Scandal-Free Mutual Funds

Exchange-traded funds can shelter investors from mutual fund abuses

For a while late last year and early this year, it seemed that one mutual fund family after another was being implicated in some sort of scandal. In fact, the widening scandal included some of the nation’s most recognizable fund companies, including Janus Capital Management and Alliance Capital Management. (See “How Do the Mutual Fund Scandals Affect You?” on blackenterprise.com.) Investors began asking themselves, “Is there any place we can turn to avoid being ripped off?”

“We prefer exchange-traded funds, or ETFs, relative to mutual funds,” says Sean Clark, chief investment officer of Clark Capital Management Group, an investment firm in Philadelphia. “[ETFs] offer the same benefits as mutual funds, such as diversification and professional portfolio management, yet there are many reasons to invest in ETFs instead of mutual funds.”

As the name suggests, ETFs trade on stock exchanges, usually the American Stock Exchange. There are hundreds of listed ETFs, but they generally fall into one of two categories: closed-end funds and index ETFs. Closed-end ETFs tend to be actively managed by an investment adviser, meaning that the sponsoring company picks out certain stocks or bonds for the fund. They are also not generally redeemable. For example, the newly formed Nuveen Tax-Advantaged Total Return Strategy Fund invests in floating-rate loans as well as in stocks that pay low-taxed dividends.

Other closed-end ETFs might hold virtually any type of investment vehicle, from California-issued municipal bonds to stocks issued by companies in Thailand. Their performance can be excellent. The Website www.etfconnect.com reports that one of last year’s leaders, Thai Fund, returned more than 150% through November 2003.

Index ETFs track a particular index, from the Dow Jones Industrial Average to Morgan Stanley’s index of issues trading on the Tokyo Stock Issue. Unlike closed-end ETFs, shares for an index ETF can de redeemed daily. “These ETFs go by names such as iShares, SPDRs [spiders], and HOLDRS [holders],” says Clark. “They tend to be less expensive and more tax efficient than index mutual funds. ETFs trade all day long, which precludes the illegal trading practices that caused the mutual fund scandals.” Again, some index ETFs enjoyed a spectacular year in 2003 with returns as high as 104%, such as iShares’ Goldman Sachs Networking Index Fund, which holds technology stocks.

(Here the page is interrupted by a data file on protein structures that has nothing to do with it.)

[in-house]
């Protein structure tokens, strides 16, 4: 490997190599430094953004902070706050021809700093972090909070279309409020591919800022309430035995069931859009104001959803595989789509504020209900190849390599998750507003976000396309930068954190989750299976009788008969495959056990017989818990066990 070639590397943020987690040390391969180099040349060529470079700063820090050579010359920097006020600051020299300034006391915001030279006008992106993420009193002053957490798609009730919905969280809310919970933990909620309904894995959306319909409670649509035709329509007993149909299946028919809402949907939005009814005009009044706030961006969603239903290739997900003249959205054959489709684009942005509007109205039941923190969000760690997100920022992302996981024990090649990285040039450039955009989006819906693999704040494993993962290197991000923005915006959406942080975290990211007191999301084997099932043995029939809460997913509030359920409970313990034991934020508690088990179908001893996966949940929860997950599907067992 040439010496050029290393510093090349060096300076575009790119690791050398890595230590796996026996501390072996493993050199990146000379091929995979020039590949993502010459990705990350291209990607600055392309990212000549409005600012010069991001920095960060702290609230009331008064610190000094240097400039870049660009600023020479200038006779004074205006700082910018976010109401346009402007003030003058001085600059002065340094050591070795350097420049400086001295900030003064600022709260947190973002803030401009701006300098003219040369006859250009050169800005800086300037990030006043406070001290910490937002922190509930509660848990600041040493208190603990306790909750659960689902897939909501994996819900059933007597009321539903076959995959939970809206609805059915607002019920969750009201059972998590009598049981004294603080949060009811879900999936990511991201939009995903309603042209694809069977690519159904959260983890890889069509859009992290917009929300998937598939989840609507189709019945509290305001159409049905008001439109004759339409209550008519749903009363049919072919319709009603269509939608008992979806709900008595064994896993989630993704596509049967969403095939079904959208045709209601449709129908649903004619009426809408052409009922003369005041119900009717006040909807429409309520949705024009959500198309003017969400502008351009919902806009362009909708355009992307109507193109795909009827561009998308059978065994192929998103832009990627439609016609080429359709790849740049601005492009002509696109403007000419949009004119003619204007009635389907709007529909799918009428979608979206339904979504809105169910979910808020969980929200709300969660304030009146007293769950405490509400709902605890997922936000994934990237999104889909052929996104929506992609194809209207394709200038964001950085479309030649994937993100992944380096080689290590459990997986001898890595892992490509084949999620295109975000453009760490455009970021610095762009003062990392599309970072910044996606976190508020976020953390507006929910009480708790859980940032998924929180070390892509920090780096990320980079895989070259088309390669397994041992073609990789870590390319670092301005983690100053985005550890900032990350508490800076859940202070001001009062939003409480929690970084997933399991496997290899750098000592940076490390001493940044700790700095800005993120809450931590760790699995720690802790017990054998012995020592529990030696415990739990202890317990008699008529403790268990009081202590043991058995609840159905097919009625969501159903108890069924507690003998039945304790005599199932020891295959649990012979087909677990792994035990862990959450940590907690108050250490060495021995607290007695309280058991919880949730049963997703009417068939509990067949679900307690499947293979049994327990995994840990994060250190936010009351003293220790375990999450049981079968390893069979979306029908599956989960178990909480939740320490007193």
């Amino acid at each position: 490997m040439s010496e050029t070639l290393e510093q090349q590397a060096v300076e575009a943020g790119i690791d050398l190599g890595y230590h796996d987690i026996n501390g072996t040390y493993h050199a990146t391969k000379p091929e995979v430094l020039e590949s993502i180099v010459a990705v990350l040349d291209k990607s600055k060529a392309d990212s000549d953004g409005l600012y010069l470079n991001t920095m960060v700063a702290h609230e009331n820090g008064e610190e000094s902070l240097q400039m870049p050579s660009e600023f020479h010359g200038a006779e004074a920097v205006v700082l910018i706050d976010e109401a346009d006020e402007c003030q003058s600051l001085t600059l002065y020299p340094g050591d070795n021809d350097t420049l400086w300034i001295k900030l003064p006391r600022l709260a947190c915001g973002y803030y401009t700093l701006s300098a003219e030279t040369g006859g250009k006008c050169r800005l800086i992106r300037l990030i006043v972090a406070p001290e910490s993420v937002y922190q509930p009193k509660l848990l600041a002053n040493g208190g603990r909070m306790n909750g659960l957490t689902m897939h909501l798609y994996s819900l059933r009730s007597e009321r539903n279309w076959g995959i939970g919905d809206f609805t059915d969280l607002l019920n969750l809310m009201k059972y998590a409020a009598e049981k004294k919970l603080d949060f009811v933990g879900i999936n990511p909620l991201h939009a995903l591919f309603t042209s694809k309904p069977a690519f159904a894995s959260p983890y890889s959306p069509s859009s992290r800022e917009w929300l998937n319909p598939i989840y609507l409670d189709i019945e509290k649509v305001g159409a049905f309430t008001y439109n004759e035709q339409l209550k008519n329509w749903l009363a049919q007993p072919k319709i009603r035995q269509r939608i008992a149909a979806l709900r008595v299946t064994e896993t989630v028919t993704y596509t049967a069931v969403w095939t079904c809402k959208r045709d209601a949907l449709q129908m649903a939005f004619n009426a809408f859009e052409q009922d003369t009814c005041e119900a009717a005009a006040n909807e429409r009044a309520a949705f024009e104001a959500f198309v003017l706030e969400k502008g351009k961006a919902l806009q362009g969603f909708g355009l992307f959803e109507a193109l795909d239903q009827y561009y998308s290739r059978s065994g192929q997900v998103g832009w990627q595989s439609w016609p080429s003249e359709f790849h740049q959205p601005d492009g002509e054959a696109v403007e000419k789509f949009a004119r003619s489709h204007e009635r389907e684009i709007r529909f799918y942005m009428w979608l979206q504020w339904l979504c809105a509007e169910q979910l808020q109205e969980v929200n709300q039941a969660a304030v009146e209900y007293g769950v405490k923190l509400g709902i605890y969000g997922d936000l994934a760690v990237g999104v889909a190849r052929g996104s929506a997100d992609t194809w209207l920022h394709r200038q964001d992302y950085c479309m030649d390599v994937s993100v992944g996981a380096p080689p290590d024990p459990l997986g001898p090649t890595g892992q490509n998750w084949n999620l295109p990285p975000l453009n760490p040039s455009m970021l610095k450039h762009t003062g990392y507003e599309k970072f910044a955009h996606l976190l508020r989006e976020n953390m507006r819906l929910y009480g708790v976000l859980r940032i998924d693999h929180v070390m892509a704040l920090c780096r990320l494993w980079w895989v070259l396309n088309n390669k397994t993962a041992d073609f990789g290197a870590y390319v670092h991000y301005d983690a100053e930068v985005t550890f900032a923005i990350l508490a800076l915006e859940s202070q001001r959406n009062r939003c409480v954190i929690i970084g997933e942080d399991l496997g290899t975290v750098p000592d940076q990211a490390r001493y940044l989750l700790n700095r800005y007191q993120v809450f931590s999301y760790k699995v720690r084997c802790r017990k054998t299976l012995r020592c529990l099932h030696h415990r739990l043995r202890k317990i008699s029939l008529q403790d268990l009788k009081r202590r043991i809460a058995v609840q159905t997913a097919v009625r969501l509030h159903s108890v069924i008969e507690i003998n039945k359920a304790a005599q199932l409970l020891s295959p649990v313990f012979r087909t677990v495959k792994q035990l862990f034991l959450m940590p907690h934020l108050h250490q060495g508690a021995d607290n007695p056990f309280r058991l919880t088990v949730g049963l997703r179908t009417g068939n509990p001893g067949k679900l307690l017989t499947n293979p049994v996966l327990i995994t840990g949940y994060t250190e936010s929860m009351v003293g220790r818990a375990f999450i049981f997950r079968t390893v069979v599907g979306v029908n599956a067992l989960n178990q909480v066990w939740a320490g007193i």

How ETFs Differ From Mutual Funds
With a mutual fund, investors buy and sell shares from and to the fund itself. Investors trade ETFs among themselves. “Some mutual funds impose redemption fees if you buy and sell the fund within, say, 90 days,” says Clark. “That’s not the case with ETFs.” However, you will incur transaction costs with ETFs (similar to making a stock trade). So if you elect to buy them, you may do better working with a low-cost discount broker.

Another benefit: “With an ETF, you’re not buying someone else’s basis. This helps them to be tax-efficient,” says Clark. To give an example, suppose you buy a small-cap index fund. The best performing stocks will grow to become mid-caps, so they won’t be eligible for that small-cap fund any

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